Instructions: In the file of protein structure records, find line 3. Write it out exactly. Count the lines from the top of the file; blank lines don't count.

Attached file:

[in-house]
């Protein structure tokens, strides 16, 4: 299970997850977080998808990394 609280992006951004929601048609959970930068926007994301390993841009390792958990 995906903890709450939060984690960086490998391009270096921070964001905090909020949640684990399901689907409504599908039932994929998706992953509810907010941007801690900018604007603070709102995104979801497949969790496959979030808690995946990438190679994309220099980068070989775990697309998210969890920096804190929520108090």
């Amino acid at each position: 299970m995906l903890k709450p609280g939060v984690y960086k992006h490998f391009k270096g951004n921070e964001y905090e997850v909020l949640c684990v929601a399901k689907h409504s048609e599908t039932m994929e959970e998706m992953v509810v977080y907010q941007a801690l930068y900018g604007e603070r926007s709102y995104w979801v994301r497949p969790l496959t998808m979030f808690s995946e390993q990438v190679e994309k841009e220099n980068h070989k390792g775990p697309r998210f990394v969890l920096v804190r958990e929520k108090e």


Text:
């Amino acid at each position: 299970m995906l903890k709450p609280g939060v984690y960086k992006h490998f391009k270096g951004n921070e964001y905090e997850v909020l949640c684990v929601a399901k689907h409504s048609e599908t039932m994929e959970e998706m992953v509810v977080y907010q941007a801690l930068y900018g604007e603070r926007s709102y995104w979801v994301r497949p969790l496959t998808m979030f808690s995946e390993q990438v190679e994309k841009e220099n980068h070989k390792g775990p697309r998210f990394v969890l920096v804190r958990e929520k108090e």